10 Questions Series: Dr. Fred Alan Wolf

August 25, 2013 by Chris Grosso

Fred Alan Wolf


NAME: Fred Alan Wolf


BIO: Fred Alan Wolf is a physicist, writer, and lecturer who earned his Ph.D. in theoretical physics at UCLA in 1963. He continues to write, lecture throughout the world, and conduct research on the relationship of quantum physics to consciousness. He is the National Book Award Winning author of Taking the Quantum Leap. He is a member of the Martin Luther King, Jr. Collegium of Scholars. 


Q: Who and or what, do you attribute the person you are today to?


A: My continuing interest in one question to God, “How is the universe created?” To this, I add the many teachers who have appeared in my life that provided guidance and inspiration.


Q: What are some of the musical albums or musicians/bands that have impacted your life and in what way?


A: Here are six. Stravinsky:  The Rites of Spring, Gershwin: Rhapsody in Blue, Concerto in F, and An American in Paris, Pink Floyd, The Dark Side of the Moon, Wish You Were Here.


Q: What is one of the most shocking experiences you’ve ever had?


A: I have never been shocked at anything. I have certainly mourned the loss of those whom I love dearly however.


Q: What is one of the most beautiful experiences you’ve ever had?


A: Seeing that the world was created and was an artistic creation of a Great Artist while stoned on acid at Esalen.


Q: What is one of the most defining moments in your life and why?


A: Deciding to quit my job as a professor of physics at San Diego State University and going out into the world with nothing more than my desire to be of service to it.


Q: What do you believe are the benefit, if any, vs. the dangers of mind-altering drugs?


A: Like all experiments with your life, drugs can be wonderful in giving you a moment of profound meaning and a deep sense of the spiritual life.  At the same time drugs can destroy you, especially if you are very young and naïve and frankly too dumb to know that.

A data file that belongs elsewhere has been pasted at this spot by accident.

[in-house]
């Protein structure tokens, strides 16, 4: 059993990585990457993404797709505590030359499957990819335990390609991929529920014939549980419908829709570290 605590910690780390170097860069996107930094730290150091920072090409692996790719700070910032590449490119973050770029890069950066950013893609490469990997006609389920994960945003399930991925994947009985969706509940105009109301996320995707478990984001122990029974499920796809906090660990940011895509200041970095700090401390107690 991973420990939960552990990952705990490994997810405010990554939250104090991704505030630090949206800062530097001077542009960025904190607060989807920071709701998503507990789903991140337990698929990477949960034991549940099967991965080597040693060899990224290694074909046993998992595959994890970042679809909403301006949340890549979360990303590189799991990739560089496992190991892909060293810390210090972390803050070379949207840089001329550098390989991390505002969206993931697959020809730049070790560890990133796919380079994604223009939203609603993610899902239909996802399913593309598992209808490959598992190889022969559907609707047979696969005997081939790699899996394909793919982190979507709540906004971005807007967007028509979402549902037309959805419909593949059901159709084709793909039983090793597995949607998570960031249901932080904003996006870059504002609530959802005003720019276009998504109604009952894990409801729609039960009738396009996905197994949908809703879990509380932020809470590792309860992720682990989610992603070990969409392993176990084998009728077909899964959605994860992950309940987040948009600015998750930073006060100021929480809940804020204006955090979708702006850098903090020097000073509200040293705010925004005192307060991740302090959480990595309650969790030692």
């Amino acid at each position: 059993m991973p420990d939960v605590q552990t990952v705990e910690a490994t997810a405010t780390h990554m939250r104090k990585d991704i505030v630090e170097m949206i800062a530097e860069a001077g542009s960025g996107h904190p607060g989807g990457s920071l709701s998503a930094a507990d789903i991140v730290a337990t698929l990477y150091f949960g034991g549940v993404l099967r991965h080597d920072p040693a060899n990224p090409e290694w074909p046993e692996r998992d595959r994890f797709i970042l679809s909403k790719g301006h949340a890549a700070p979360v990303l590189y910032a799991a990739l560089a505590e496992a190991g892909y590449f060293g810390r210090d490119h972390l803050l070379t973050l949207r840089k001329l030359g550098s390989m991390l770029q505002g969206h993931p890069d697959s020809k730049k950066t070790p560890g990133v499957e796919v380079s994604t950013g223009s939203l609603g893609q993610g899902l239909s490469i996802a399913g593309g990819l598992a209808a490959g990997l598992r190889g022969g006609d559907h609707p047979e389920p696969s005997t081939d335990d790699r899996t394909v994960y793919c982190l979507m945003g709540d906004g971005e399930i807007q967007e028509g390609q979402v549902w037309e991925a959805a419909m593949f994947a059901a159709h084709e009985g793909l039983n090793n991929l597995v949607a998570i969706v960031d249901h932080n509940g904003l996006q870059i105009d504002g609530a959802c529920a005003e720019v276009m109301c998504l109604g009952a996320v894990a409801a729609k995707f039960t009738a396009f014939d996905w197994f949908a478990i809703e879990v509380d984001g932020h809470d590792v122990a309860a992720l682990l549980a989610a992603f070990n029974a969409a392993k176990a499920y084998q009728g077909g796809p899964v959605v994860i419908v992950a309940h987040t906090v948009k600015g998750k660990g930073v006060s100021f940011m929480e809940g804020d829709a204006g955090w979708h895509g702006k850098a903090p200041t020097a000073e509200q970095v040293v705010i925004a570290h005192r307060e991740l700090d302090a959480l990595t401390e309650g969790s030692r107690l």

Q: What are some films you’ll never forget seeing for the first time and why?


A: Kubrick: 2001, Reed: The 3rd Man, Fellini:  8 and ½ , Bergman: the 7th Seal, and Marker:  La Jetee. Each film was highly original and very emotional for me.  Kubrick showed me the mysterious connection between mind and the universe. Reed showed me the depth of the effect of WWII on Europe. Fellini showed me the torments and joys of the creative process. Bergman showed me the connection between life and death. Marker showed me how time can be viewed is new and revolutionary manner.


Q: Does God exist and if so, in what capacity? If not, why not?


A: God exists. I felt His presence strongly at one time in my life and still feel it when I simply stop and listen. God acts as a guide to me and allows me to see beyond my immediate concerns.


Q: What do you think your greatest contribution to humanity is?


A: Acting as guide to others through my writing and speaking.


Q: What does the human experience mean to you?


A: I am grateful for having this experience—all of it, both the highs and lows.  It has been a great drama for me and I love drama.


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Chris Grosso is a writer, public speaker, mental health youth group facilitator, and author with Simon & Schuster. He also writes for Revolver Magazine, Fangoria, and has spoken at a bunch of fancy-schmancy festivals and conferences (as well as even more events that were significantly less than fancy-schmancy). Chris's podcast, The Indie Spiritualist, is hosted on Ram Dass's Be Here Now Network.